Chao Phraya Bodindecha (Thai: เจ้าพระยาบดินทรเดชา, Khmer: ចៅ ឃុន បឌិន, 13 January 1776 – 24 June 1849), personal name Sing Sinhaseni (สิงห์ สิงหเสนี), was a prominent military figure of the early Rattanakosin Kingdom period during the reign of King Rama III. Bodindecha hold the post of Samuha Nayok (สมุหนายก) the Prime Minister of Northern Siam from 1827 to 1849. He was known for his leading roles in putting down the Laotian Rebellion of King Anouvong of Vientiane (กบฏเจ้าอนุวงศ์) and Siamese-Vietnamese Wars in 1831–1834 and 1841–1845 (อานัมสยามยุทธ). His descendants bear the surname Sinhaseni (สิงหเสนี).
|Samuha Nayok (Prime Minister for Northern Siam and Chancellor of Civil Affairs)|
|Preceded by||Chaophraya Aphaiphuthon|
|Succeeded by||Chaophraya Nikonbodin|
|Born||13 January 1776|
Phra Nakhon, Bangkok, Siam
|Died||24 June 1849 (aged 73)|
Samphanthawong, Bangkok, Siam
|Children||Chaophraya Mukkhamontri (Ket Sinhaseni)|
Chaophraya Yommarat (Kaeo Sinhaseni)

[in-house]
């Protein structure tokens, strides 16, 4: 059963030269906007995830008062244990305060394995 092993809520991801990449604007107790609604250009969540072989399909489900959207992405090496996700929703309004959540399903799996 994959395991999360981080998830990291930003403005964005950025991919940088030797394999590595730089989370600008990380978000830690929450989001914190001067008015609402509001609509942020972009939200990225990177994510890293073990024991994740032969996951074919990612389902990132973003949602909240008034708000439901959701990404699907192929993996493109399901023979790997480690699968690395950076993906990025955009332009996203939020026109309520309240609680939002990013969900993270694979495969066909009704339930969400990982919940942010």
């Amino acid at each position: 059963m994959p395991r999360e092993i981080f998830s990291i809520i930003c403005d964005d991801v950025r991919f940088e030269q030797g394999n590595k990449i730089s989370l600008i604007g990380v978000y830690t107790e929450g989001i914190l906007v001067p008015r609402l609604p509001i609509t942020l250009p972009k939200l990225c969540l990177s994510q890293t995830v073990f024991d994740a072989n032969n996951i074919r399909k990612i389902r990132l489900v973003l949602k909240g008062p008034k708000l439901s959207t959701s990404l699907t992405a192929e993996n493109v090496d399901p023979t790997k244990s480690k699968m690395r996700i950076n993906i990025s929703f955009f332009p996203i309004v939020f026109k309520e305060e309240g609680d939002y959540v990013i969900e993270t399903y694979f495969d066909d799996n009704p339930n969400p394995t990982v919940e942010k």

Bodindecha was born on 13 January 1776 in modern Phra Nakhon District during the Thonburi Kingdom period, with personal name Sing (lit. "Lion"), as the fourth child to Chao Phraya Aphairacha Pin. His mother was Lady Fug. His father, Chao Phraya Aphairacha Pin, had served as Samuha Kalahom (สมุหกลาโหม) the Prime Minister of Southern Siam from 1805 to 1809 during the reign of King Rama I. Aphairacha had his son Sing become a royal page of Prince Isarasundhorn. The prince was later crowned as King Buddha Loetla Nabhalai and Sing was transferred to the service under Prince Maha Senanurak the Front Palace. He joined his lord in the campaign against Burmese Invasion of Phuket in 1809 and rose through ranks in Front Palace Police Bureau. He was later made Phraya Kasettraraksa the Head of Agriculture Department of the Front Palace.